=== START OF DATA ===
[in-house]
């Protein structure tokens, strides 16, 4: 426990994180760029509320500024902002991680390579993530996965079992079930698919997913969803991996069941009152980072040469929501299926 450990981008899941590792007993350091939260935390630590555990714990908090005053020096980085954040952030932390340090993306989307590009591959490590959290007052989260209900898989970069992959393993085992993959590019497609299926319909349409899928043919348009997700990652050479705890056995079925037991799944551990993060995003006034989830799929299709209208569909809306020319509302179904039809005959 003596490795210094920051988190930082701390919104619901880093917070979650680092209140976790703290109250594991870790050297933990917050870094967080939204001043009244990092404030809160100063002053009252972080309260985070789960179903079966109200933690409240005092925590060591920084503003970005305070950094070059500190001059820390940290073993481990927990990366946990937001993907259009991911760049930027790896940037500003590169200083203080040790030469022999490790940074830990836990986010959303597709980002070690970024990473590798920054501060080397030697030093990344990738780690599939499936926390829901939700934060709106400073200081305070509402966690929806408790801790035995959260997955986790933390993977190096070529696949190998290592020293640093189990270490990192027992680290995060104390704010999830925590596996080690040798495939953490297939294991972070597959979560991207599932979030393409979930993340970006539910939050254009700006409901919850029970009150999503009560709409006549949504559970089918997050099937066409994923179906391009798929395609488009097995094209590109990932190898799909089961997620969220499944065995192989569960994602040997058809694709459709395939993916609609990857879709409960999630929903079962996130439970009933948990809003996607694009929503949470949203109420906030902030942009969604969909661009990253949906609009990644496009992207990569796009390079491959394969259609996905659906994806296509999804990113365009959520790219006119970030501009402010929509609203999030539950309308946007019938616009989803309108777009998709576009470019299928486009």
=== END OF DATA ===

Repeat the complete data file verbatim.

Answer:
[in-house]
């Protein structure tokens, strides 16, 4: 426990994180760029509320500024902002991680390579993530996965079992079930698919997913969803991996069941009152980072040469929501299926 450990981008899941590792007993350091939260935390630590555990714990908090005053020096980085954040952030932390340090993306989307590009591959490590959290007052989260209900898989970069992959393993085992993959590019497609299926319909349409899928043919348009997700990652050479705890056995079925037991799944551990993060995003006034989830799929299709209208569909809306020319509302179904039809005959 003596490795210094920051988190930082701390919104619901880093917070979650680092209140976790703290109250594991870790050297933990917050870094967080939204001043009244990092404030809160100063002053009252972080309260985070789960179903079966109200933690409240005092925590060591920084503003970005305070950094070059500190001059820390940290073993481990927990990366946990937001993907259009991911760049930027790896940037500003590169200083203080040790030469022999490790940074830990836990986010959303597709980002070690970024990473590798920054501060080397030697030093990344990738780690599939499936926390829901939700934060709106400073200081305070509402966690929806408790801790035995959260997955986790933390993977190096070529696949190998290592020293640093189990270490990192027992680290995060104390704010999830925590596996080690040798495939953490297939294991972070597959979560991207599932979030393409979930993340970006539910939050254009700006409901919850029970009150999503009560709409006549949504559970089918997050099937066409994923179906391009798929395609488009097995094209590109990932190898799909089961997620969220499944065995192989569960994602040997058809694709459709395939993916609609990857879709409960999630929903079962996130439970009933948990809003996607694009929503949470949203109420906030902030942009969604969909661009990253949906609009990644496009992207990569796009390079491959394969259609996905659906994806296509999804990113365009959520790219006119970030501009402010929509609203999030539950309308946007019938616009989803309108777009998709576009470019299928486009």